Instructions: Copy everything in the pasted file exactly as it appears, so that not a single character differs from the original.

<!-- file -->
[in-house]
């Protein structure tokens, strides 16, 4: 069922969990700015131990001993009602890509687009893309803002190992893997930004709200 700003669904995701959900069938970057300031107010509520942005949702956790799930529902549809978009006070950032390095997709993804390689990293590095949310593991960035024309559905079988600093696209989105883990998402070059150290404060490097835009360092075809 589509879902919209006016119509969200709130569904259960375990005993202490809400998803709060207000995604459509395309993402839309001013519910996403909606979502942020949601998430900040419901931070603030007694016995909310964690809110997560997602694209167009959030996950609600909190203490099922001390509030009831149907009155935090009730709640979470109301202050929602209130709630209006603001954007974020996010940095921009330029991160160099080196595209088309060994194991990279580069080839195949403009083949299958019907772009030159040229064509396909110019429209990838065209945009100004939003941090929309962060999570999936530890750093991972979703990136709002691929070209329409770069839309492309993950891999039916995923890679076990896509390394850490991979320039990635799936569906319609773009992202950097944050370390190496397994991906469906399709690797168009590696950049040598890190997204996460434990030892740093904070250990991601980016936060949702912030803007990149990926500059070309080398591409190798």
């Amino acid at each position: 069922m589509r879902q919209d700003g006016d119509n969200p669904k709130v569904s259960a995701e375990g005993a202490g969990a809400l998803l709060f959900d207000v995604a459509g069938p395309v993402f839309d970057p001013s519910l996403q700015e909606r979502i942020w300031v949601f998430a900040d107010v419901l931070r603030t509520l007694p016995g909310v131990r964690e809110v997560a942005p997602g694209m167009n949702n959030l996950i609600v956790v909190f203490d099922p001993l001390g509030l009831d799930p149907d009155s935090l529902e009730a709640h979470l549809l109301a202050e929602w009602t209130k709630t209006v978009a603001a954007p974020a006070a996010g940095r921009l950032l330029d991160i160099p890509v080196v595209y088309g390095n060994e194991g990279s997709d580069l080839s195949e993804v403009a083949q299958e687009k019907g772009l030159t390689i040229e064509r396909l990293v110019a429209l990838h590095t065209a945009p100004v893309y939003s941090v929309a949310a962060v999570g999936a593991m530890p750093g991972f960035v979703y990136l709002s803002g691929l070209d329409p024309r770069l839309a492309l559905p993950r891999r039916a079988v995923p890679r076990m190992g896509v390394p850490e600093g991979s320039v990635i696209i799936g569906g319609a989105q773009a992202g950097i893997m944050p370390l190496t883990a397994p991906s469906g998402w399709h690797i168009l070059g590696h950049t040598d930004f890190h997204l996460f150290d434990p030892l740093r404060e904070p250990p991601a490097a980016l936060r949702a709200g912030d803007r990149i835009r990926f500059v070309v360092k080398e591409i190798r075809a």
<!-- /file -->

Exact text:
[in-house]
């Protein structure tokens, strides 16, 4: 069922969990700015131990001993009602890509687009893309803002190992893997930004709200 700003669904995701959900069938970057300031107010509520942005949702956790799930529902549809978009006070950032390095997709993804390689990293590095949310593991960035024309559905079988600093696209989105883990998402070059150290404060490097835009360092075809 589509879902919209006016119509969200709130569904259960375990005993202490809400998803709060207000995604459509395309993402839309001013519910996403909606979502942020949601998430900040419901931070603030007694016995909310964690809110997560997602694209167009959030996950609600909190203490099922001390509030009831149907009155935090009730709640979470109301202050929602209130709630209006603001954007974020996010940095921009330029991160160099080196595209088309060994194991990279580069080839195949403009083949299958019907772009030159040229064509396909110019429209990838065209945009100004939003941090929309962060999570999936530890750093991972979703990136709002691929070209329409770069839309492309993950891999039916995923890679076990896509390394850490991979320039990635799936569906319609773009992202950097944050370390190496397994991906469906399709690797168009590696950049040598890190997204996460434990030892740093904070250990991601980016936060949702912030803007990149990926500059070309080398591409190798």
């Amino acid at each position: 069922m589509r879902q919209d700003g006016d119509n969200p669904k709130v569904s259960a995701e375990g005993a202490g969990a809400l998803l709060f959900d207000v995604a459509g069938p395309v993402f839309d970057p001013s519910l996403q700015e909606r979502i942020w300031v949601f998430a900040d107010v419901l931070r603030t509520l007694p016995g909310v131990r964690e809110v997560a942005p997602g694209m167009n949702n959030l996950i609600v956790v909190f203490d099922p001993l001390g509030l009831d799930p149907d009155s935090l529902e009730a709640h979470l549809l109301a202050e929602w009602t209130k709630t209006v978009a603001a954007p974020a006070a996010g940095r921009l950032l330029d991160i160099p890509v080196v595209y088309g390095n060994e194991g990279s997709d580069l080839s195949e993804v403009a083949q299958e687009k019907g772009l030159t390689i040229e064509r396909l990293v110019a429209l990838h590095t065209a945009p100004v893309y939003s941090v929309a949310a962060v999570g999936a593991m530890p750093g991972f960035v979703y990136l709002s803002g691929l070209d329409p024309r770069l839309a492309l559905p993950r891999r039916a079988v995923p890679r076990m190992g896509v390394p850490e600093g991979s320039v990635i696209i799936g569906g319609a989105q773009a992202g950097i893997m944050p370390l190496t883990a397994p991906s469906g998402w399709h690797i168009l070059g590696h950049t040598d930004f890190h997204l996460f150290d434990p030892l740093r404060e904070p250990p991601a490097a980016l936060r949702a709200g912030d803007r990149i835009r990926f500059v070309v360092k080398e591409i190798r075809a």